Does the Bible teach that people should be afraid of God? No, it does not. The Scriptures never say that God wants His people to be afraid of Him. So, What does the Word say? God frequently tells His people to “fear not” and to “be not afraid.” Psalms 34:4 says, “I sought the Lord, and he heard me, and delivered me from all my fears.” II Timothy 1:7 reads, “For God hath not given us the spirit of fear; but of power, and of love, and of a sound mind.” God clearly does not want us to be afraid at all, and He desires to deliver us from all fears. Yet even born-again Christians can manifest fear toward God.
This fear comes from misunderstanding God’s Word. From reading the King James Version and other English versions and translations of the Bible, some people misunderstand the meaning of the word “fear” in relation to God. Others don’t understand figures of speech in the Bible and are afraid of God because they believe He watches everything they do—with the intention of noting their mistakes, faults, and shortcomings in order to punish them with consequences, either in this life by causing sickness and hurt, or after death by punishing them eternally. Still others are afraid of God because they do not understand the Hebrew idiom of permission and think that God does bad things to people and to the earth. A right understanding of that Word shows us that there is no basis for being afraid of God, Who lovingly cares for His people.
Let’s go to God’s Word to examine these misunderstandings that lead people to think they should be afraid of God. Rightly dividing the Scriptures will enable us to better understand how this fear has crept into people’s thinking and to more clearly see the truth that God doesn’t want His people to be afraid of Him. God, Who so loved that He gave, clearly desires and deserves our greatest love, respect, and reverence.
The first reason people may think God wants them to be afraid of Him is that they misunderstand the meaning of the word “fear” when it is used in the Bible in relation to God. In modern English, the word “fear” is almost always associated with danger and apprehension and implies anxiety and dread. In the Bible, the word “fear” can have that meaning, but it also has another usage of “reverence, awe, respect.” We can see both usages of “fear” in two scriptures from the Old Testament, Psalms 19:9 and Psalms 27:1.
The fear of the Lord is clean, enduring for ever: the judgments of the Lord are true and righteous altogether.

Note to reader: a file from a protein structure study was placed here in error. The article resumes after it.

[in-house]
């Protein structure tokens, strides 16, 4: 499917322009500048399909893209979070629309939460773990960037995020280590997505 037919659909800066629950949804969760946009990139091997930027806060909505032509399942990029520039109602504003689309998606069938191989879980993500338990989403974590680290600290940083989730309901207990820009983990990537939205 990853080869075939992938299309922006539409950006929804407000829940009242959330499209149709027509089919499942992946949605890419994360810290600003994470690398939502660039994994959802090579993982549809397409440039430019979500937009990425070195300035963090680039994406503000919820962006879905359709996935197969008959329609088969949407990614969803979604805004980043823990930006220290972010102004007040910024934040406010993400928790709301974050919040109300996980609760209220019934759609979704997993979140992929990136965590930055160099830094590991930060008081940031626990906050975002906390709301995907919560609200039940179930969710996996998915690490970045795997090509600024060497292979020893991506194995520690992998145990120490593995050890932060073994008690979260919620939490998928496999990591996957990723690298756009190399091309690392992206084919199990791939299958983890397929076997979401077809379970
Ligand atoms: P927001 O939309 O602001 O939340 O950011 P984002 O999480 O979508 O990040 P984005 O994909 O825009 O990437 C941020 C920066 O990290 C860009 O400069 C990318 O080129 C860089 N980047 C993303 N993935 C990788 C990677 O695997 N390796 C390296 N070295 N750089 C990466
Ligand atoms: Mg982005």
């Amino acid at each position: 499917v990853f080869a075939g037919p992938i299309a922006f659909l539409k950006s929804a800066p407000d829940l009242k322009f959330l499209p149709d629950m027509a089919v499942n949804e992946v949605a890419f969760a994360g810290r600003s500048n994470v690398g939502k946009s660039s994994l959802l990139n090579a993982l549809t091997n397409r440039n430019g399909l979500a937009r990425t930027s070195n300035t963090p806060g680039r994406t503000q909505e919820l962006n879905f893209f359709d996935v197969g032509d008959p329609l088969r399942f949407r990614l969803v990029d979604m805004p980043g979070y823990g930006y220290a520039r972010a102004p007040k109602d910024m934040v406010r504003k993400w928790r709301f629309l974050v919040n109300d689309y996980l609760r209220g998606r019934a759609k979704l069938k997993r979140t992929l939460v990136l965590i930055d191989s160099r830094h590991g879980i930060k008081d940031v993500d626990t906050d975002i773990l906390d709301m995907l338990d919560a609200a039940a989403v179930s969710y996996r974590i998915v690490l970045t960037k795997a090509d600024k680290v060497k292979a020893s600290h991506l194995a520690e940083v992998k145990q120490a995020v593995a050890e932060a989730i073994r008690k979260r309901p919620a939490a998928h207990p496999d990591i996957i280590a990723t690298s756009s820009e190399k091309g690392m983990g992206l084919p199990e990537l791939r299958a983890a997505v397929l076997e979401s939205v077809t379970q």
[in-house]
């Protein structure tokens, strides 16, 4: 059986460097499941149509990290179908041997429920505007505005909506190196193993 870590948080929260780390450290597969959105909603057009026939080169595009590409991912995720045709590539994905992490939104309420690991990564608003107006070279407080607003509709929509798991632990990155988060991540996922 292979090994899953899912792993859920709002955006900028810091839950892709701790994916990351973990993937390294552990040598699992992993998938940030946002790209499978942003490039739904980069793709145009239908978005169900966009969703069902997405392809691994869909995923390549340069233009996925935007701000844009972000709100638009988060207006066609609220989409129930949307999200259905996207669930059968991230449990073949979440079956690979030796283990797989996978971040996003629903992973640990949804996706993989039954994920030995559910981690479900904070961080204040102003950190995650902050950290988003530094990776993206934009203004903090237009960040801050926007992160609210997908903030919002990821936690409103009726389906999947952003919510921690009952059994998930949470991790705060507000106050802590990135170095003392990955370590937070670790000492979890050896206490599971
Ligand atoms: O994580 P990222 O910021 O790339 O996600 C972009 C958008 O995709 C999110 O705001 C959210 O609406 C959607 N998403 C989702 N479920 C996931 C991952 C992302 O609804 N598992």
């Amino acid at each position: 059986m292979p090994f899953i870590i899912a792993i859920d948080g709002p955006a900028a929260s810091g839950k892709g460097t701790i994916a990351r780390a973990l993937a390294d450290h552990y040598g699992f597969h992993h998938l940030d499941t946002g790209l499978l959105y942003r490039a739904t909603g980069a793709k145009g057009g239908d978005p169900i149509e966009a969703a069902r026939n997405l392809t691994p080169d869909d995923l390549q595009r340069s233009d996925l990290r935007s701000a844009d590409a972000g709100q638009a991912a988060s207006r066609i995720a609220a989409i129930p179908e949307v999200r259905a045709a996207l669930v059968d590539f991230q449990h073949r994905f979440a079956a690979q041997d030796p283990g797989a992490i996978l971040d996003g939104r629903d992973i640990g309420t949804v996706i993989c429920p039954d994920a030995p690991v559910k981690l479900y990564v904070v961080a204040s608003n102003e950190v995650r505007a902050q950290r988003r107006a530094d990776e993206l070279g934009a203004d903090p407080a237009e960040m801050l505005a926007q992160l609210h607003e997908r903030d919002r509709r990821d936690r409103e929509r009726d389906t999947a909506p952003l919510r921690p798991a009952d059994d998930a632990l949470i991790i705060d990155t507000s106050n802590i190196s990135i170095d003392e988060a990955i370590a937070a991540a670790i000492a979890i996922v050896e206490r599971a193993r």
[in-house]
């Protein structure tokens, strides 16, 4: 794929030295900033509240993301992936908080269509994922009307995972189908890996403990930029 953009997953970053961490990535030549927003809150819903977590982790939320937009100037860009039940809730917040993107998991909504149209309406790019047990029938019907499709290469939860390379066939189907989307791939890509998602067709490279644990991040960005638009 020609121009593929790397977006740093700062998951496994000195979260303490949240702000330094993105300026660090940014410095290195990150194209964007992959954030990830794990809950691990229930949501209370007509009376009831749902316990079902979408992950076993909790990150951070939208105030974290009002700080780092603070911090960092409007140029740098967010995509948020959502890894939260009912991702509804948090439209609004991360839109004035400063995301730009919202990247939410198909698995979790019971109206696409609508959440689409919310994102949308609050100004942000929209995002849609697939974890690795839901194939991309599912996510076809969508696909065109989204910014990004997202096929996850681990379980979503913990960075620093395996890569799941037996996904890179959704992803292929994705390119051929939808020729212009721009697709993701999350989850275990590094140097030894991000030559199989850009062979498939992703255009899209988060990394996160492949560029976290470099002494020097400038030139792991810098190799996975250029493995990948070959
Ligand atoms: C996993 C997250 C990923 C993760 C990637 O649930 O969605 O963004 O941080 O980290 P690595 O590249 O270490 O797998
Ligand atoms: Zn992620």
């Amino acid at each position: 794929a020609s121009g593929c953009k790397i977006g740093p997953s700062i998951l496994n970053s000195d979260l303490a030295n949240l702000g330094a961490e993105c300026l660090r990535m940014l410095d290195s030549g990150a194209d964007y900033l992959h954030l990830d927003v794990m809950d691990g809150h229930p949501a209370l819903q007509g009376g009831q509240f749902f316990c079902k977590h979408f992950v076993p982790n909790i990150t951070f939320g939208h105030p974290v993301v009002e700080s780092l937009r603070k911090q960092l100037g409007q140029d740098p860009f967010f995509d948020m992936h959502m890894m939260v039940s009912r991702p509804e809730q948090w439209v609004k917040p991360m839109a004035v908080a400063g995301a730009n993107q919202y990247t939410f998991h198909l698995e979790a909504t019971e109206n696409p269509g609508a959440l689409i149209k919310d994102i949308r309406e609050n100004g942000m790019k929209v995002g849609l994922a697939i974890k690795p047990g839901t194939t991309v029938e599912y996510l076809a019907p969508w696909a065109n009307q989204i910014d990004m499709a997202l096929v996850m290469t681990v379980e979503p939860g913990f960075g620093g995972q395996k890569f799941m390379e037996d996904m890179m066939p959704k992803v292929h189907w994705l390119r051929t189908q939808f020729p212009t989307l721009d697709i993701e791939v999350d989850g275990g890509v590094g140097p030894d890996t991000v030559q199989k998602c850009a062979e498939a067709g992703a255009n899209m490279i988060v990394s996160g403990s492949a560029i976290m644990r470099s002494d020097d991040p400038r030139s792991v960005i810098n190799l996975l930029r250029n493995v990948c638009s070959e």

The Companion Bible by E. W. Bullinger says that “fear” in Psalms 19:9 would be better translated as “reverence.” Often when the term “fear of the Lord” is utilized, the context will show it is referring to the reverence or respect that a believer has toward God.
In contrast, Psalms 27:1 states:
The Lord is my light and my salvation; whom shall I fear? the Lord is the strength of my life; of whom shall I be afraid?
The meaning of the word “fear” in this verse is clear right where it is written. We can see that “fear” means to feel danger or apprehension about another person. We can also see that the psalmist had no such negative feelings about the Lord! Because God is the light, the salvation, and the strength of the psalmist’s life, he doesn’t have to be afraid of or fear anyone.
So if we misunderstand the word “fear” when it is used in the Bible regarding how we should view God, our attitude toward God can become one of apprehension and dread. However, God doesn’t want us to be afraid of Him. Nor does He want us to have dread or anxiety toward Him. Rather, God wants our respect and reverence because of His loving-kindness toward us and His powerful strength that He exerts for us.
A second reason some people mistakenly manifest fear toward God is because they think God is always watching them, looking to catch them doing something wrong so He can punish them, either in this life or eternally. But God doesn’t deal with us according to our iniquities; rather, He is a merciful God Who forgives our sins (Psalms 103:10-12).
Part of a verse in the Old Testament is cited by some to justify this fearful attitude toward God.
II Chronicles 16:9:
For the eyes of the Lord run to and fro throughout the whole earth, to shew himself strong in the behalf of them whose heart is perfect toward him….
In this verse the figure of speech condescensio (attributing human characteristics to God) is used to call attention to the way God watches over His people everywhere for opportunities to show His grace and favor. God is Spirit. He has no literal “eyes” to see people on the earth. God is not looking around corners, checking on our behavior. Rather, God is omniscient—He has infinite awareness and complete knowledge. He knows everything. Although the words used in this verse are not literally true to fact, the figure of speech certainly grabs our attention and paints a vivid picture in our minds of a God Who knows what is happening on the earth….
This is an excerpt from the July/August 2014 issue of The Way Magazine.
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